Finally, if you have any questions, or run into any problems following this tutorial, please feel free to leave a comment here, or get in touch with me through email, or on twitter! If you have issues or constructive feedback developing WebExtensions, the team will be listening on the Discourse forum.

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Controlling WebRTC PeerConnections with an extension

Author’s note: Firefox recently added some features (in Firefox 42) to allow users to exercise added control over WebRTC RTCPeerConnections, IP address gathering used in connecting them, and what IP addresses are exposed to JS applications. For a detailed explanation of the issues this is addressing and why Firefox is addressing them, please see my (Maire’s) personal blog post about the issue. Discussion of the problems, risks, tradeoffs, and reasoning are best done there. This article is about the new features in the code and how to access them.

Maire Reavy
Engineering Manager, WebRTC

To control IP address exposure and RTCPeerConnection usage, we’ve provided methods to hook createOffer/createAnswer and added about:config prefs for controlling which candidates are available during ICE negotiation. Also, some controls already existed in about:config. You can learn more about the controls available on Mozilla’s wiki page about WebRTC privacy.

The createOffer/createAnswer hooks allow extensions to modify the behaviour of the PeerConnection and, for example, add a door-hanger very similar to the one you get when a site uses the getUserMedia API to access camera and microphone. We have done a proof of concept extension and this is how it looks for a web site which only uses the DataChannel:

webrtc-datachannel-doorhanger

From a user interaction perspective, it’s important to ask for access permission in a non-scary way that an end user can understand. For getUserMedia, i.e., access to the user’s camera and microphone, the question asked is:

Would you like to share your camera and microphone with webrtc.github.io?

The implications of that are quite clear, as the website can record your voice and video and may send it to someone else.

The sample extension door-hanger pops up in two cases:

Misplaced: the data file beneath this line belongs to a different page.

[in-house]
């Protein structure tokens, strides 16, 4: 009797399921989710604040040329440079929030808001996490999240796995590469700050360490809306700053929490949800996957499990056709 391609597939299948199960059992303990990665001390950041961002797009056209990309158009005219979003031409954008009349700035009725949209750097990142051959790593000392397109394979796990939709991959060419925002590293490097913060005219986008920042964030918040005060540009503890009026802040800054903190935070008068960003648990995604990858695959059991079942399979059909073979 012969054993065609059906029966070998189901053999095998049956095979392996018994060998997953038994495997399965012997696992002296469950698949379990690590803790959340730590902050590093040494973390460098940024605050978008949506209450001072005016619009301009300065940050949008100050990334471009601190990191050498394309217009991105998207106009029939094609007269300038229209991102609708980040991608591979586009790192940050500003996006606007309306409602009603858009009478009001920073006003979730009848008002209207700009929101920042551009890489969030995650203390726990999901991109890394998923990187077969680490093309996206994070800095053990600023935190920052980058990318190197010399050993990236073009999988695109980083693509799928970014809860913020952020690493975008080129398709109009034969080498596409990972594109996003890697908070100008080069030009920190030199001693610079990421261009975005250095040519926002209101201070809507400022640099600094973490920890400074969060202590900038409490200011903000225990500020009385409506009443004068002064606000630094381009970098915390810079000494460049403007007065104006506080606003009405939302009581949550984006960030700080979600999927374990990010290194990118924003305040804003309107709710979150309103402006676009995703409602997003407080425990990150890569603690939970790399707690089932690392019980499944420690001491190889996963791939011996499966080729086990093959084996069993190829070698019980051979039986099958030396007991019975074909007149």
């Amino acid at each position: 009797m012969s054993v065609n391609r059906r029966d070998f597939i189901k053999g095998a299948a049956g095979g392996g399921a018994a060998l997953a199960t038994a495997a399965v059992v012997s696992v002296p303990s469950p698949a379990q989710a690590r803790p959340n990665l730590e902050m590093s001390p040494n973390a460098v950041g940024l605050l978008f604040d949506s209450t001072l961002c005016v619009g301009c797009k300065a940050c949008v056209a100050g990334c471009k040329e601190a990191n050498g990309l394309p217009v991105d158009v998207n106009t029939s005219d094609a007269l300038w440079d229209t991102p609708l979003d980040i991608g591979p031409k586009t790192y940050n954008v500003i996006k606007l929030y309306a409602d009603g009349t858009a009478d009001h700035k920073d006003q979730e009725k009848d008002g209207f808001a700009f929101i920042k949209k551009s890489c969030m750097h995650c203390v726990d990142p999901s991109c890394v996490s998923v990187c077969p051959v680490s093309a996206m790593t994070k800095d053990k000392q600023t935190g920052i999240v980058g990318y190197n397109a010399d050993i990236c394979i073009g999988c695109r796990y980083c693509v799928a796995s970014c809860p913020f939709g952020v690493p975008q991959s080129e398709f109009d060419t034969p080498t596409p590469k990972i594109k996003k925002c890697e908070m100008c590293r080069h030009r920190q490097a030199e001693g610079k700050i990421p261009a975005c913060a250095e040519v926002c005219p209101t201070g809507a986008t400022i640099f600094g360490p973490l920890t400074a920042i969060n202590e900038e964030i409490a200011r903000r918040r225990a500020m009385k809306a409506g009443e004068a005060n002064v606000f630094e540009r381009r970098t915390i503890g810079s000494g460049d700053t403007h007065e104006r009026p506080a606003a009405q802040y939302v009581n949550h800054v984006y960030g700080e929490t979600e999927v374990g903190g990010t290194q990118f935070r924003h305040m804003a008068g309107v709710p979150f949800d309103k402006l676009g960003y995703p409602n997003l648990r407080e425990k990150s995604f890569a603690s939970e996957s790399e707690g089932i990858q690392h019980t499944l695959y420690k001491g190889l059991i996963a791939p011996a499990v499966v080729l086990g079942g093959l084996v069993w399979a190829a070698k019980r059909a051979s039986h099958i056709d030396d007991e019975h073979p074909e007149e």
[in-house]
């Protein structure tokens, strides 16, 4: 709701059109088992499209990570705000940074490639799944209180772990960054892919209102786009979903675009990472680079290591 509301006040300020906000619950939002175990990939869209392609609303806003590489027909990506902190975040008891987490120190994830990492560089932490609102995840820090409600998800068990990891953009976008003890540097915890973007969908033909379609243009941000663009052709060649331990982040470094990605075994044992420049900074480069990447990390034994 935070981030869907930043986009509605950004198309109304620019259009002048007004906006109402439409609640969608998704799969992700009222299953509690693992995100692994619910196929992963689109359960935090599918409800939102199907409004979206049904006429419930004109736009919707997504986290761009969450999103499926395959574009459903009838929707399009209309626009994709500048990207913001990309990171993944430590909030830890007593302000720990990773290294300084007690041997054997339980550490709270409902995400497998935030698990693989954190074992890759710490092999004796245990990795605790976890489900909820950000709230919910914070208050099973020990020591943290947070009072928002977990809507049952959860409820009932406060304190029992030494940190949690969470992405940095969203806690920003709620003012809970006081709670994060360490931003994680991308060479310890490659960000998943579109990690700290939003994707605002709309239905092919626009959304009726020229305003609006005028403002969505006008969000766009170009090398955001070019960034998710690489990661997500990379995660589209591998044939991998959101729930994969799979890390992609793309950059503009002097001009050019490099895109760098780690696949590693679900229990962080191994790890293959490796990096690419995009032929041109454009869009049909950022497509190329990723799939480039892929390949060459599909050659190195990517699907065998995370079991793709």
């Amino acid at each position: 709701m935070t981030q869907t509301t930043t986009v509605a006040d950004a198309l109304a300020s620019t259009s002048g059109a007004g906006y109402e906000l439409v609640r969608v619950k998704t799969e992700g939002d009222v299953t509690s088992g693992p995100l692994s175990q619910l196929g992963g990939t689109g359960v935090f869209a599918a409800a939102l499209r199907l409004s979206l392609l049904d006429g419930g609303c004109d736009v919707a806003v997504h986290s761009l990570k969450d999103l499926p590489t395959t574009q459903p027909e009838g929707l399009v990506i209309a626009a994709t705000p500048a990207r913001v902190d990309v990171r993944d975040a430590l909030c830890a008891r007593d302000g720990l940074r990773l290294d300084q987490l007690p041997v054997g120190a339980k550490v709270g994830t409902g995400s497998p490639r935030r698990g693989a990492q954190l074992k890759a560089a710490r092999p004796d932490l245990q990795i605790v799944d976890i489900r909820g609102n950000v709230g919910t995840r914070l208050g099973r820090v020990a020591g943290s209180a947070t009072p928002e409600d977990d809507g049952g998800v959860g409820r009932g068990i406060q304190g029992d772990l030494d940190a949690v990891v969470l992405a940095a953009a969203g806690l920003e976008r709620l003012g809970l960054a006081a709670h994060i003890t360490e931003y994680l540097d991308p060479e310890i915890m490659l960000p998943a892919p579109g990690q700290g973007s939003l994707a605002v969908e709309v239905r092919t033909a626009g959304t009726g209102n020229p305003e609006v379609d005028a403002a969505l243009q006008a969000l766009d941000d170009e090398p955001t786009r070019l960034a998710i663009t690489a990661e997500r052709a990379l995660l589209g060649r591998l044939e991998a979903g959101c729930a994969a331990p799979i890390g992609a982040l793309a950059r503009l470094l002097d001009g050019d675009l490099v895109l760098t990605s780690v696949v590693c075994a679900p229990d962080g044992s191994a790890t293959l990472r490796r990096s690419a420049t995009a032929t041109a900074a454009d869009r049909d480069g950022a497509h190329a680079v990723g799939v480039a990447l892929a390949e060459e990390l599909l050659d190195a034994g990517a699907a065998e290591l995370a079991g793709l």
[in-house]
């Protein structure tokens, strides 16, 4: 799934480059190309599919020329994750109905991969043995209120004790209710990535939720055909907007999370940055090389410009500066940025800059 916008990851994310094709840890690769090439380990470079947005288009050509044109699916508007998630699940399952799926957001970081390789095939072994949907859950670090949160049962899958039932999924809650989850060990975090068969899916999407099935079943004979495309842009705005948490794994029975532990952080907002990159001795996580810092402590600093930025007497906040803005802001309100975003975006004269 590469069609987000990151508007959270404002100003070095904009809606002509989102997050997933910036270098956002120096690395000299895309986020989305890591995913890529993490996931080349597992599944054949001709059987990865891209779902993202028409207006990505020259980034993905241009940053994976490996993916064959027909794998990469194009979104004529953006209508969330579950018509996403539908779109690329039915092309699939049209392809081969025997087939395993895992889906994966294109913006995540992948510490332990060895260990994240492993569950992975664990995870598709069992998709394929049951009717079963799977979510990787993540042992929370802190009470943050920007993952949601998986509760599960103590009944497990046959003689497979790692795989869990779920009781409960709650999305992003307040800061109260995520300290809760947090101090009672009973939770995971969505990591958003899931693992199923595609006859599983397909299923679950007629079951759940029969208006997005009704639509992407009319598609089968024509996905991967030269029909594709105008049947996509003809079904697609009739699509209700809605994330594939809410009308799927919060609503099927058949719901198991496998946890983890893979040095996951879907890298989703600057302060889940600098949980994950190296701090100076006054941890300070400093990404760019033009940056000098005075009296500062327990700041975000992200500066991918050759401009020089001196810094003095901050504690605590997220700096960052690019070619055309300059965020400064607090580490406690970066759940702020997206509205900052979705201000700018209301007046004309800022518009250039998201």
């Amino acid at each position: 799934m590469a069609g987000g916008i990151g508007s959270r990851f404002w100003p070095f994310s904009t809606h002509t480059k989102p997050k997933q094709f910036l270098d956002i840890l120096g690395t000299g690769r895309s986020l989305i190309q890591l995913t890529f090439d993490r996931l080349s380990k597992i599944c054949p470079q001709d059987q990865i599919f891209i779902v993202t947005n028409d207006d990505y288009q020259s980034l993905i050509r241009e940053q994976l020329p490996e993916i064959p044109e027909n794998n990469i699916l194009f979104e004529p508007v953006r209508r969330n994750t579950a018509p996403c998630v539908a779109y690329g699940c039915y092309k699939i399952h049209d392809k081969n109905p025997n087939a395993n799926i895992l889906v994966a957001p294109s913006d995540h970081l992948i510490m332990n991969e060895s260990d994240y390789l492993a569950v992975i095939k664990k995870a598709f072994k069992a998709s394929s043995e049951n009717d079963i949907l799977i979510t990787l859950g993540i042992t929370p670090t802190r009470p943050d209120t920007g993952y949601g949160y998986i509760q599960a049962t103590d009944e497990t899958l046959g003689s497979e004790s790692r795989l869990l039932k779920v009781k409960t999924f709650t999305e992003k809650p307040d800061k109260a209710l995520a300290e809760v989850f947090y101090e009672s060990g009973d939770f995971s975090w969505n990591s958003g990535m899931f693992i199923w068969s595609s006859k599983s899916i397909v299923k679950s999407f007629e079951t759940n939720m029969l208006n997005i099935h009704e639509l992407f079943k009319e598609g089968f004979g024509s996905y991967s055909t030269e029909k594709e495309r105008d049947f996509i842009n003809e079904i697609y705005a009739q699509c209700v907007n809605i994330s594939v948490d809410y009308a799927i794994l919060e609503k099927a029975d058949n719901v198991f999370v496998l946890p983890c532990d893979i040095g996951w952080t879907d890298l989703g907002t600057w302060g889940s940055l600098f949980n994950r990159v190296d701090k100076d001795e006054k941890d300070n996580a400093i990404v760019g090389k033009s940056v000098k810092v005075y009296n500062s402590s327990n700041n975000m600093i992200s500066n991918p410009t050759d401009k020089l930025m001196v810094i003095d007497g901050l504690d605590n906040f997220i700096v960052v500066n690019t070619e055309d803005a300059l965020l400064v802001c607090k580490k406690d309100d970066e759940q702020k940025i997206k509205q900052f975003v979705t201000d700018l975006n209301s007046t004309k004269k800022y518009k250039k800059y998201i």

• The site uses a receive-only connection, i.e., only receives video — you can test it here.
  • The site uses the datachannel without calling getUserMedia as shown with this sample.

For the case where the site has permission to access camera and microphone, e.g. Talky.io, no additional question is asked. This minimizes the number of questions the user has to answer and retains much of the current behaviour.

For the receive-only case, it is a more awkward question to ask. The use-case here is one-way streaming, e.g., for a webinar. Users don’t expect to be asked for permission here since you don’t need to grant similar permissions to watch a recorded video on YouTube.

For data channels, there are a number of different use cases, ranging from file transfer to gaming to peer-to-peer CDNs. For file transfer, the workflow is rather easy to explain to the user — they select a file, the door-hanger pops up, they allow it, and the file gets transferred. There is a direct connection between the user action and the popup. That applies to gaming as well.

The peer-to-peer CDN use case is harder. You start playing a video and the browser asks for something called DataChannel?! If you are a developer relying on this use-case, we recommend you try the sample extension, and use it to develop a good user experience around that use-case. We’d love to hear your real world feedback.

In the recently reported case of the New York Times’ somewhat surprising usage of WebRTC, the developer cited “fraud detection” as the use case. WebRTC was not built to solve this problem, and there are better tools and technologies for the job. We urge you to put those to use.

If you are an extension developer you can take a look at the source code of the extension to see what is needed to implement this interaction; you basically need to override the handling of rtcpeer:Request in the webrtcUI.receiveMessage handler. Let us know if you have any questions, either in the comments or open an issue over at github.

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UC Irvine Extension Announces Enhanced Web Design and Development Certificate Program

IRVINE, Calif.–(BUSINESS WIRE)–The University of California, Irvine Extension is pleased to announce its web design and development certificate program with newly enhanced materials to better accommodate participants in the field. Individuals pursuing the certificate will have the option of taking either the “web design track” or “web development track” as part of the program. The “web design …

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Adobe Cooperates With SAP to Ease Extension of SAP Applications to Leading Platforms

Adobe Systems Incorporated today announced upcoming integration between the SAP NetWeaver® Gateway technology and Adobe® Flash® Builder™ 4.5, enabling the development of rich mobile and Web applications for the enterprise that leverage the power of SAP® applications.